Oroville Man Accused of Receiving Child Porn in Federal Sting Operation (18 United States Code 2251)

A lengthy investigation involving a joint effort between the Federal Bureau of Investigation and the Butte County Sheriff’s Office recently resulted in the arrest of a 63-year-old man from Oroville (name withheld to protect the accused) on charges of receiving child pornography.  There were 4 different indictments in all for alleged crimes that spanned a period of about 2 years.  The Oroville man supposedly held conversations with sexual content with a “10-year-old boy” who was really an adult pretending to be a minor in order to lure potential sexual predators into internet chat conversations with them.

For men and women like this Oroville man, who has yet to be proven guilty, simply being charged with a violation of 18 United States Code 2251 can be a devastating event, even when they are proven innocent.  Federal penalties include up to 30 years in prison and hefty fines.  However, some individuals within the legal profession and in the justice system question whether or not using an adult posing as a minor is a fair and balanced investigative technique.  While the content of internet chat rooms in conversations with minors is protected, chats with other adults do not necessarily fit into the same category, legally speaking.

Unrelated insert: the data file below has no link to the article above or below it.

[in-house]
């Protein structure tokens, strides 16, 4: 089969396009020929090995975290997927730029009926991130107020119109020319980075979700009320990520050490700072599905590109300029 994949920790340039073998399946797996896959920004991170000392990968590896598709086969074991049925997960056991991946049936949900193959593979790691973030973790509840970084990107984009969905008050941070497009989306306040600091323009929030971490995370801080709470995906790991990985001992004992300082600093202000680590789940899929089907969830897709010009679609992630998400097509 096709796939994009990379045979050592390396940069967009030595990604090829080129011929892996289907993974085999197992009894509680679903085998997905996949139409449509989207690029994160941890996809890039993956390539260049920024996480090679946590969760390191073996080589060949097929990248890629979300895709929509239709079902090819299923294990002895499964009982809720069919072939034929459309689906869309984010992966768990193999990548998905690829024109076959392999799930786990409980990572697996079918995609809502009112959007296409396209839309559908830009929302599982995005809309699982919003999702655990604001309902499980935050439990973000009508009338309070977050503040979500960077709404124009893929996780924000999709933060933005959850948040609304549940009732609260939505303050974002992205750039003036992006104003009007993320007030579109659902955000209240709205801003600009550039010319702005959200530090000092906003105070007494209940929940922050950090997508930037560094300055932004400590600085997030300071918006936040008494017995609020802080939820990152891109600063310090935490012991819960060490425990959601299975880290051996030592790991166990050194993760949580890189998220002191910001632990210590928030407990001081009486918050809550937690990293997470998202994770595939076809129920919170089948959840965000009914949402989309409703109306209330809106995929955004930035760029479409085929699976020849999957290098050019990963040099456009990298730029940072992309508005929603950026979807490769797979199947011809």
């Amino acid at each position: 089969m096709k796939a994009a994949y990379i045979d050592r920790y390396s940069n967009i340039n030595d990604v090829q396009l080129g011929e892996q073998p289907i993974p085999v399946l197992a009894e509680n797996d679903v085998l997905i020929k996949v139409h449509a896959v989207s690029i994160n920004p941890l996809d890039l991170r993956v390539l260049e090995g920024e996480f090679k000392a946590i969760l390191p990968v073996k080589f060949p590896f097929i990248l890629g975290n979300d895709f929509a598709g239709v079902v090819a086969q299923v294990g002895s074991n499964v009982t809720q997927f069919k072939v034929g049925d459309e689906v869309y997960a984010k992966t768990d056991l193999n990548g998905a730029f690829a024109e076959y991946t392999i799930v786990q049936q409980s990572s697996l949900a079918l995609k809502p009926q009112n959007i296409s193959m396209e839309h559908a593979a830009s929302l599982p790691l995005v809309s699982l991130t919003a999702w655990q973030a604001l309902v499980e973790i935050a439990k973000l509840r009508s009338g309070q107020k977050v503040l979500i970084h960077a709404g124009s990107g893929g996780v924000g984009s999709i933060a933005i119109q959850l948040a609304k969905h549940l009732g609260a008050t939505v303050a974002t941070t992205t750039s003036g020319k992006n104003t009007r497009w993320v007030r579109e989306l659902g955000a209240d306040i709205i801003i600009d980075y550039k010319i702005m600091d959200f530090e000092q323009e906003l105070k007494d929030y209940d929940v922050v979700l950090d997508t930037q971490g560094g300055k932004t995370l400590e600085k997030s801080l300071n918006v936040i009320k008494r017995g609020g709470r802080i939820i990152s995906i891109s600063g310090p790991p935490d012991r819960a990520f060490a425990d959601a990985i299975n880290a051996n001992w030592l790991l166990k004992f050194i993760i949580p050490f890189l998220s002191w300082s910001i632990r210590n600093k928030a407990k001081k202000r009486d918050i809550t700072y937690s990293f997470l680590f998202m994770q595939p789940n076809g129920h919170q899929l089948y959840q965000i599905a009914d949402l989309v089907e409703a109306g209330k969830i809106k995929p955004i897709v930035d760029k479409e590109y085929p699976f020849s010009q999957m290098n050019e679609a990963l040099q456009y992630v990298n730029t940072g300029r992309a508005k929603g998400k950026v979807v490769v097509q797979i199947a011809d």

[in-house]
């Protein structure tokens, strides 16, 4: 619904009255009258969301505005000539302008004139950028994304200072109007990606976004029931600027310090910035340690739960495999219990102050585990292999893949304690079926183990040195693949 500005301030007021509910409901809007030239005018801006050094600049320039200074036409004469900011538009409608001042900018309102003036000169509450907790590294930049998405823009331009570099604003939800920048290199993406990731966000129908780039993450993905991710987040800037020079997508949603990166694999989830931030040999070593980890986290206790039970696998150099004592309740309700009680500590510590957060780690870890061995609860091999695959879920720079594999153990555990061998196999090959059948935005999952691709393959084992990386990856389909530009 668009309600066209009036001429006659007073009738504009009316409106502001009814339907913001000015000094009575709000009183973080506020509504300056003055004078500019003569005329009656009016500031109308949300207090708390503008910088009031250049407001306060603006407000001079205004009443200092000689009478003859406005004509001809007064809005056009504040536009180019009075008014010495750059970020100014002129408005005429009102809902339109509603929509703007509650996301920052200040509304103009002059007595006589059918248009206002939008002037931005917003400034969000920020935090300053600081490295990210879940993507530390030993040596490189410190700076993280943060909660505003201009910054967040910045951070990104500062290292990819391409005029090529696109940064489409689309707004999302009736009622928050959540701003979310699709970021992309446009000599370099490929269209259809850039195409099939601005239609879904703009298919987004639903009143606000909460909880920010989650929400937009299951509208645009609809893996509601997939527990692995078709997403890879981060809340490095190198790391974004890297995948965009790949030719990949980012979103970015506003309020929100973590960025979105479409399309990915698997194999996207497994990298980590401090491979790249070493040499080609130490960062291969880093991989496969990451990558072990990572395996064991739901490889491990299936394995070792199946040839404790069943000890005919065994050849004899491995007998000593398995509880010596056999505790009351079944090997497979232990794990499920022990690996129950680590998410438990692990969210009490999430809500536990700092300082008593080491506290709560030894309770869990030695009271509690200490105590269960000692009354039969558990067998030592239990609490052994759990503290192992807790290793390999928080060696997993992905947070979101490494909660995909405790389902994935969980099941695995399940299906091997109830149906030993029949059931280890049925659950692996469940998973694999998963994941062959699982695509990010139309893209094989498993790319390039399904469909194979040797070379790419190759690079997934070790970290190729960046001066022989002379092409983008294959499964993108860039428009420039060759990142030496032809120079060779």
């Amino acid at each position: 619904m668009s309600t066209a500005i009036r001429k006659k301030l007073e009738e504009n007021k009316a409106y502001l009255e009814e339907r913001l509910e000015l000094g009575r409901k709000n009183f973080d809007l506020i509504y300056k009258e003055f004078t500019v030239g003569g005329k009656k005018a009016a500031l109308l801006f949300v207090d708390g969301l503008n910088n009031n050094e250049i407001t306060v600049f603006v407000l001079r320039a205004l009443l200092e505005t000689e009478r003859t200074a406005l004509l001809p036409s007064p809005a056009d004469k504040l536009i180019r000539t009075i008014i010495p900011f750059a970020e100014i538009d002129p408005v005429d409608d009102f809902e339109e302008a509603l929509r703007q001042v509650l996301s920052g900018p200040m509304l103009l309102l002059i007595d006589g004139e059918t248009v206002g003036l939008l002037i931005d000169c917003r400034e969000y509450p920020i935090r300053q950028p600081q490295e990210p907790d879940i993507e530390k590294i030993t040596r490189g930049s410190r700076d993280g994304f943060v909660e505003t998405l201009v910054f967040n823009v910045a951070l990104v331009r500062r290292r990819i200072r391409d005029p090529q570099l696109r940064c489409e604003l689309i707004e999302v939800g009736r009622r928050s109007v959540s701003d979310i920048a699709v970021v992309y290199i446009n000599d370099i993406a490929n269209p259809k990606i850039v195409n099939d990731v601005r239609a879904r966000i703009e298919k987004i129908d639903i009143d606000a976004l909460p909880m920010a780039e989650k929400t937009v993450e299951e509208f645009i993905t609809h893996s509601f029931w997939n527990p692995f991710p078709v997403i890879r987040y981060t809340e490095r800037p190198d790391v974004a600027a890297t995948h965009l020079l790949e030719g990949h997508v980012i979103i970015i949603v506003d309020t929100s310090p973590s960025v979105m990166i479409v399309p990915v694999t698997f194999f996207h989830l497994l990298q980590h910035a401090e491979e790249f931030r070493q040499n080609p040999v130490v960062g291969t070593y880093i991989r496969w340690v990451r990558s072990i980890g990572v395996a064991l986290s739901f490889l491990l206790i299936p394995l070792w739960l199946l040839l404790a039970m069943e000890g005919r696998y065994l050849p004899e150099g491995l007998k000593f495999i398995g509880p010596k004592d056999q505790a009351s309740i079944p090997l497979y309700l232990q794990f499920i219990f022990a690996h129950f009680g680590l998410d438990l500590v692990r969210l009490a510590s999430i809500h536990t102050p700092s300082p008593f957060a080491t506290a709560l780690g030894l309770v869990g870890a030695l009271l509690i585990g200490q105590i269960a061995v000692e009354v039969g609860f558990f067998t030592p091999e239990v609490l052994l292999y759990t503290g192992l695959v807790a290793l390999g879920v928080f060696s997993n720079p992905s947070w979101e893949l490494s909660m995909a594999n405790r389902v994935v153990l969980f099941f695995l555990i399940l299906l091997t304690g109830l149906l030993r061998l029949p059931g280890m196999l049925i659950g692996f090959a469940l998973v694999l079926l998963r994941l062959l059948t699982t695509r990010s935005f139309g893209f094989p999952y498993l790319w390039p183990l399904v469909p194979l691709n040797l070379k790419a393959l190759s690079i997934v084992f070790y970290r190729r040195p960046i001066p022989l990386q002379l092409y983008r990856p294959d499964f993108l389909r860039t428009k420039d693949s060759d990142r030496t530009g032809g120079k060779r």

If, for example, an adult person pretends to be a minor child on the internet and attempts to trick or lure another adult into expressing their desire for sexual images of children, the person being conned must eventually receive or send pornographic images in order to be charged.  In the case above, it took investigators 2 years to tempt one person into receiving images.  This brings up another question, should it be legal for investigators to send child pornography simply in order to catch someone else who might eventually be convinced to receive it?  Does this perpetuate the sharing of sexually explicit images of children or does it, as the law is meant to do, prevent persons from receiving or sharing them?  In other words, if the Oroville man did not have access to these images through a set-up in the first place, would he ever have had access to them at all?